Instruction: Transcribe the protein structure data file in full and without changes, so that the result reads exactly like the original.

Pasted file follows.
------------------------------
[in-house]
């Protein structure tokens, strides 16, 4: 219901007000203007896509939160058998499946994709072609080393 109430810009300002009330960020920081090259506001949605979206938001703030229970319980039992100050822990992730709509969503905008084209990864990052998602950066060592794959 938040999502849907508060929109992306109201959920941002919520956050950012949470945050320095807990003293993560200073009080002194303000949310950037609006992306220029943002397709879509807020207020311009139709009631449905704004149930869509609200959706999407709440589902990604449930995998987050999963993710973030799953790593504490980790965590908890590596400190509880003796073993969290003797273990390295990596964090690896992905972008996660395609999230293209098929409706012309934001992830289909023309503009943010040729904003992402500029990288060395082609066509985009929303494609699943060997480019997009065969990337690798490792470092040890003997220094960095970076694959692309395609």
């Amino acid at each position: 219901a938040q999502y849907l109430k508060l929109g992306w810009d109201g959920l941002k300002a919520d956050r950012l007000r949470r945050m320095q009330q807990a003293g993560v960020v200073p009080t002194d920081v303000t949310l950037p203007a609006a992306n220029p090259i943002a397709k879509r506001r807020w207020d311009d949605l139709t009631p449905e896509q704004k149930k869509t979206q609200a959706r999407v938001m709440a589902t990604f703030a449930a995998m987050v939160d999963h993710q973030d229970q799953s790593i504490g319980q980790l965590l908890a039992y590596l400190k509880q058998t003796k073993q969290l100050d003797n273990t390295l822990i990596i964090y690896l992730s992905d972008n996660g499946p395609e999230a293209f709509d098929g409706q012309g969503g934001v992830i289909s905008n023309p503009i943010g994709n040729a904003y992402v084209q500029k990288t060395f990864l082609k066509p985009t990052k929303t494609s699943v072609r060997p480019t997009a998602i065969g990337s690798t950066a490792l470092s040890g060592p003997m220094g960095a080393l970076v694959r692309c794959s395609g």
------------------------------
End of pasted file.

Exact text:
[in-house]
């Protein structure tokens, strides 16, 4: 219901007000203007896509939160058998499946994709072609080393 109430810009300002009330960020920081090259506001949605979206938001703030229970319980039992100050822990992730709509969503905008084209990864990052998602950066060592794959 938040999502849907508060929109992306109201959920941002919520956050950012949470945050320095807990003293993560200073009080002194303000949310950037609006992306220029943002397709879509807020207020311009139709009631449905704004149930869509609200959706999407709440589902990604449930995998987050999963993710973030799953790593504490980790965590908890590596400190509880003796073993969290003797273990390295990596964090690896992905972008996660395609999230293209098929409706012309934001992830289909023309503009943010040729904003992402500029990288060395082609066509985009929303494609699943060997480019997009065969990337690798490792470092040890003997220094960095970076694959692309395609």
């Amino acid at each position: 219901a938040q999502y849907l109430k508060l929109g992306w810009d109201g959920l941002k300002a919520d956050r950012l007000r949470r945050m320095q009330q807990a003293g993560v960020v200073p009080t002194d920081v303000t949310l950037p203007a609006a992306n220029p090259i943002a397709k879509r506001r807020w207020d311009d949605l139709t009631p449905e896509q704004k149930k869509t979206q609200a959706r999407v938001m709440a589902t990604f703030a449930a995998m987050v939160d999963h993710q973030d229970q799953s790593i504490g319980q980790l965590l908890a039992y590596l400190k509880q058998t003796k073993q969290l100050d003797n273990t390295l822990i990596i964090y690896l992730s992905d972008n996660g499946p395609e999230a293209f709509d098929g409706q012309g969503g934001v992830i289909s905008n023309p503009i943010g994709n040729a904003y992402v084209q500029k990288t060395f990864l082609k066509p985009t990052k929303t494609s699943v072609r060997p480019t997009a998602i065969g990337s690798t950066a490792l470092s040890g060592p003997m220094g960095a080393l970076v694959r692309c794959s395609g």